FIG. 4 shows the GUI wherein information panel 220 is also used to give temporarily visual feedback to the user, e.g., when manipulating the basic controls in band 222 or hard key 120 on remote control device 118. For example, when the user is adjusting the sound volume of TV receiver 106 through hard (physical) key 120 on device 118 or via an appropriate soft key, rather than putting the visual feedback on the monitor of TV receiver 106 and degrading the viewing experience, the visual feedback appears temporarily on display 116 of remote control device 118, e.g., as a slider scale 402.

FIG. 5 illustrates the case wherein the selected item is CD-changer 110, its graphical representation 216 being shown in the visible portion of rack 224. The visible portion of basic information band 220 presents information about the current CD: for example, the disc number, type, track number, title of the track, and time elapsed. This information changes automatically when the user switches to another CD, or browses within a CD. Visible portion of basic controls band 222 now provides the basic controls of CD-changer 110: stop, play, next/previous disc, next/previous track, eject, etc.

FIG. 6 is a diagram of the GUI at next lower level 204. When the user touches graphical representation 212 of TV receiver 106 in rack 224 at level 202 as shown in the diagram of FIG. 3, the GUI animates toward next lower level 204 and appears as in FIG. 6. Rack 226 now represents as selectable items a list of TV channels identified by their names, and also by numerals displayed with each name. The soft keys in the visible portion of basic controls band 244 are now used to select one of the channels by their number, in order to have displayed in the visible portion of basic information band 242 information relating to the program being currently broadcasted at a channel, other than the one that has been selected and is displayed in the center of rack 226.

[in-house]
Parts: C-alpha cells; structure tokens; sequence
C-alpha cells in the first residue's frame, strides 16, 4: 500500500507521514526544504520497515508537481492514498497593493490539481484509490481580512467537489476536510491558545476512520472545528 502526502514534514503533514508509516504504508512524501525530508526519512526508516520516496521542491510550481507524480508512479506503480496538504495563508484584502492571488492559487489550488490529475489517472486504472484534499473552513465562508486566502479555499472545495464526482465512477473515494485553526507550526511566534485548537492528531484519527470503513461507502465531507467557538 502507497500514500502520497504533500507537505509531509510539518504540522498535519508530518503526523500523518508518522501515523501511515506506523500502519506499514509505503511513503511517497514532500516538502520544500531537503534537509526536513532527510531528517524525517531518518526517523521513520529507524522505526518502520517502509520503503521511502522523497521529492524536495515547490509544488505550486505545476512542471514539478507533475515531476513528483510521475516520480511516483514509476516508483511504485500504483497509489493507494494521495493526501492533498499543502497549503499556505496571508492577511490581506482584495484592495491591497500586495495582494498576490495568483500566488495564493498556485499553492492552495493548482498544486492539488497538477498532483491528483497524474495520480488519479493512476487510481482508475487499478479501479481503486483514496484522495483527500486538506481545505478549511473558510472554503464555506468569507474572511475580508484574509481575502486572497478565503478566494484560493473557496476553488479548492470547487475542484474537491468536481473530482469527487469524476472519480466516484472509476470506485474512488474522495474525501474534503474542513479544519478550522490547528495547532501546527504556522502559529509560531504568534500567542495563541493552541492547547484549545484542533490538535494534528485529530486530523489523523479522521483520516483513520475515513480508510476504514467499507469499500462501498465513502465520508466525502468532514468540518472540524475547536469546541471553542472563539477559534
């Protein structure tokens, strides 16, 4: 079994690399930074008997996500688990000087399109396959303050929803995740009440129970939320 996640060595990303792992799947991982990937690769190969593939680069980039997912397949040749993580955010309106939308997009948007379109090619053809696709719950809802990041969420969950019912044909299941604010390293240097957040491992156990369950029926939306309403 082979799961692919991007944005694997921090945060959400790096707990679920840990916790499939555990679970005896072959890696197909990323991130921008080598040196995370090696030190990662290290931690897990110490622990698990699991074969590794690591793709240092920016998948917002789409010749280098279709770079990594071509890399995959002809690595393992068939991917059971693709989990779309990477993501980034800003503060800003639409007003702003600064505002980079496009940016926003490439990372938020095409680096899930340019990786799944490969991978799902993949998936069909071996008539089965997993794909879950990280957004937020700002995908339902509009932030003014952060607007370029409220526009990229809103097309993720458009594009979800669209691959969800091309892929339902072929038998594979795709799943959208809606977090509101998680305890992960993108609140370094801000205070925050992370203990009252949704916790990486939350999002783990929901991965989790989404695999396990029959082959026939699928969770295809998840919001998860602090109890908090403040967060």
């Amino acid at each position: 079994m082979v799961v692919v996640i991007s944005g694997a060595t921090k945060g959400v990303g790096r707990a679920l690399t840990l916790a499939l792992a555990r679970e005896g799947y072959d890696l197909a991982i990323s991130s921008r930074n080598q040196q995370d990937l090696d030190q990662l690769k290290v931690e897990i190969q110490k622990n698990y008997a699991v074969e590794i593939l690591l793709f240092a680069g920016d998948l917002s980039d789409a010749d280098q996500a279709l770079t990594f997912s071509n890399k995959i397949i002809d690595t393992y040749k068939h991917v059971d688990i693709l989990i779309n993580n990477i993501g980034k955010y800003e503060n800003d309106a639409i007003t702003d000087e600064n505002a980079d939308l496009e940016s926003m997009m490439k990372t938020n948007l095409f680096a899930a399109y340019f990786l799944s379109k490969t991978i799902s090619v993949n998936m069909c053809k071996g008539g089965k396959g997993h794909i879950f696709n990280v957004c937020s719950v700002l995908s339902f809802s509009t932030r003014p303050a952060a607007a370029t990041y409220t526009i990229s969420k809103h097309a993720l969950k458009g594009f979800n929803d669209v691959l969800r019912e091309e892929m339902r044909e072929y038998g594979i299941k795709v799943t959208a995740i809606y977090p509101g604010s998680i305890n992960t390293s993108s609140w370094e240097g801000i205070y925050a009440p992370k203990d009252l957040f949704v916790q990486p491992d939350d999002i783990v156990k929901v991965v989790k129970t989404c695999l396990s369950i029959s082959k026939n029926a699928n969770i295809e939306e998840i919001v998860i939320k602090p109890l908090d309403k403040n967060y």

FIG. 7 is a diagram of next lower level 206 that pops up when the user touches the center of rack 226 in the GUI of FIG. 6 at level 204. Rack 246 of selectable items now shows a list of times, and the soft keys in the visible portion of basic controls band 250 provide basic controls to jump to a particular day. The visible portion of basic information band 248 displays the name of the program currently being broadcasted on the selected channel. Band 248 changes the program information according to the time selected on rack 246 and the day selected in the visible portion of basic controls band 250.

FIG. 8 is a diagram illustrating supplementary control and information panels 252 and 254, respectively. When the user touches an arrow icon 802 that is located immediately below icon 212 in FIG. 3, panel 252 rises up from basic controls band 222 and results in the diagram of FIG. 8. Rack 224 now is replaced by panel 252 of supplementary controls. The supplementary controls comprise, for example, TV controls for Closed Captions, Picture-in-Picture, Mosaic, etc. The user can scroll through other regions of TV controls on panel 252 by touching or holding left or right scroll arrows 904 and 906.

To get back to a previous level, the user has to touch a return soft key 806 that appears at each level, possibly also at top level 202 to enable returning to a home level, e.g., to play a video game on the display of the remote. Return key 806 is consistently in the same location throughout levels 202-206 and has a uniform appearance for instant recognition. See FIGS. 3-8.